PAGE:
In December 2010, Mercedes-Benz asked its Facebook fans to volunteer as drivers in a ‘Tweet Race’. Once the drivers and teams were selected, the brand used social channels to build online buzz about the February 2011 race. The Mercedes-Benz Tweet Race saw each team driving a specially kitted out Mercedes-Benz in a race against each other. Each team had to generate enough support on Twitter to progress, and eventually win, the race (get four tweets, drive one mile). The campaign ended up having nearly 30,000 participants, and gained the brand 77,000 Twitter followers, 72,000 Facebook fans and around two million video views.
As for YouTube, the three most popular channels are: entertainment brand, Universal Music Group which is approaching 43 million channel and 7 billion video views (it only has 34 video uploads, but most of the views come from its playlist page which features music videos by genre); gaming entertainment network Machinima (approaching 150 million channel and 3 billion video views – it uses the playlist tab to list videos by gaming title and has an events tab for live online gaming streams); and how-to channel Expert Village (over 32.6 million channel and 2.5 billion video views).
The three most popular branded YouTube channels in the US are: animation giants Disney Pixar (over 3.2 million channel views and nearing 179 million video views); drinks brand Red Bull (over 1.1 million channel views and 94.4 million video views); and gaming brand EA Sports (over 10.3 million channel views and almost 84 million video views).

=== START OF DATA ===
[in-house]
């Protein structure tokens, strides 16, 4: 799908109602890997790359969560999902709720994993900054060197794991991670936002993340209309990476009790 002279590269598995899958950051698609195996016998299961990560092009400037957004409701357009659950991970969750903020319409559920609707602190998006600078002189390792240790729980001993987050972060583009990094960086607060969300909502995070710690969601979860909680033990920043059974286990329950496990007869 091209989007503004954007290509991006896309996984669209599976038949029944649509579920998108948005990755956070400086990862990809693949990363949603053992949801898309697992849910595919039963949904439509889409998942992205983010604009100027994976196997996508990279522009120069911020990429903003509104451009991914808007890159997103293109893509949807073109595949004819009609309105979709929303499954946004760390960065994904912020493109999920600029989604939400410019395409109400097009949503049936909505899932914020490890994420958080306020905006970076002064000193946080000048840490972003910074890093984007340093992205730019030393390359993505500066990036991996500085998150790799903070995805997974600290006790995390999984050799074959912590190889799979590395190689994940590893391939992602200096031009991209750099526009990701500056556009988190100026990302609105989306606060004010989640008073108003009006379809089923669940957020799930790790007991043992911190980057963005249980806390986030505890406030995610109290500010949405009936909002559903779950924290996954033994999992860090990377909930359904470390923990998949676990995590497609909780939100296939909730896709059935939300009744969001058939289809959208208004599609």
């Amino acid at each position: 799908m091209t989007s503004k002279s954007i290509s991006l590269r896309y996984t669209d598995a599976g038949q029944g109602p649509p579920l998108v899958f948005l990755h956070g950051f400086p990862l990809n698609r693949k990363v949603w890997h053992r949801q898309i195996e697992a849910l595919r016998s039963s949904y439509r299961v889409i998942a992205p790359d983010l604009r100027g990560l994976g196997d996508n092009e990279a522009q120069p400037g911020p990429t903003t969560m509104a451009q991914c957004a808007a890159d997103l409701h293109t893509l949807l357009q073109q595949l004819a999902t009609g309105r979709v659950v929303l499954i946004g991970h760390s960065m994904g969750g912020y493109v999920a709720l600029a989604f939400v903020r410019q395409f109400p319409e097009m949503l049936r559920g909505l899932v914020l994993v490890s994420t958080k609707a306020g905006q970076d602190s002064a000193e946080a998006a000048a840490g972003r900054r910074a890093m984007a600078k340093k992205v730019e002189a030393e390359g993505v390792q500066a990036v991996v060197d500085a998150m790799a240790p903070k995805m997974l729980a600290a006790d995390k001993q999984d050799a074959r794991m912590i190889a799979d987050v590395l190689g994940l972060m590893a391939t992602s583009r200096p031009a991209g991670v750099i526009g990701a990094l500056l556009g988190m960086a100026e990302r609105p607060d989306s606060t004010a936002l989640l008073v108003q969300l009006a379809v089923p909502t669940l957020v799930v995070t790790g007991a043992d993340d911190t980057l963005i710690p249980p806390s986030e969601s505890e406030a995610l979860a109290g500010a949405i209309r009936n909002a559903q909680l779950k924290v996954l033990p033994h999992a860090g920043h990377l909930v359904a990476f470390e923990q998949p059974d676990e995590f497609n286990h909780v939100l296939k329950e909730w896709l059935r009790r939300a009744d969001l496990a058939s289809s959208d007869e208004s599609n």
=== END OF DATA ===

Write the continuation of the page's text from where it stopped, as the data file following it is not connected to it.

One of the most popular recent YouTube campaigns was from Old Spice. The aftershave brand crafted campaigns around the characters Old Spice Guy and later Old Spice Guy vs Fabio. Although the first campaign was seen as more successful, the second run helped Old Spice gain 22 million YouTube views in a week, and the channel became the most viewed of the month. In another example of brands using multiple social channels, Old Spice also gained 68,000 new Facebook fans.
Pinterest is proving to be a brilliant channel for many American brands, with comScore research reporting that US Pinterest users follow more brands than Twitter or Facebook users. In February 2012, Mashable listed the top brands at the time as being: wedding blog Perfect Palette (at the time it had over 244,000 followers and 6925 pins, that had risen to over 265,000 followers and 8415 pins in August 2012); hints and tips magazine Real Simple (in February almost 35,000 followers and 1795 pins, increasing to over 145,000 followers and 3780 pins in August); and hair and make-up site The Beauty Department (which had almost 30,000 followers and 255 pins in February and almost 230,000 followers and 476 pins in August).
According to comScore, Pinterest buyers spend more money and buy more often than LinkedIn, Twitter, Facebook and Tumblr users. With this in mind, brands have started making Pinterest part of their social media campaigns. Fashion brand Uniqlo’s Dry Mesh campaign created a moving image on Pinterest by creating and pinning from over 100 accounts. Honda has used Pinterest to offer top pinners a “Pintermission” – giving them $500 to take the day off pinning and get out and see some of the places or things they have been pinning.
Again, the top pages on Google+ are those of celebrities. Britney Spears still has the page with the most followers (nearly four million), meanwhile rapper Snoop Dog and Google CEO Larry Page are both approaching 3.5 million followers. The most popular brand pages are: Volkswagen USA (over 942,000 followers); Chevrolet (over 855,000 followers); and Samsung USA (nearly 772,000 followers). Google doesn’t allow contests, sweepstakes, special offers or coupons on Google+, so businesses looking to engage fans on the network need to be creative. Popular comic brand Marvel Entertainment uses its Google+ page to link to coupons and offers listed on other websites, which is allowed under Google’s terms of service.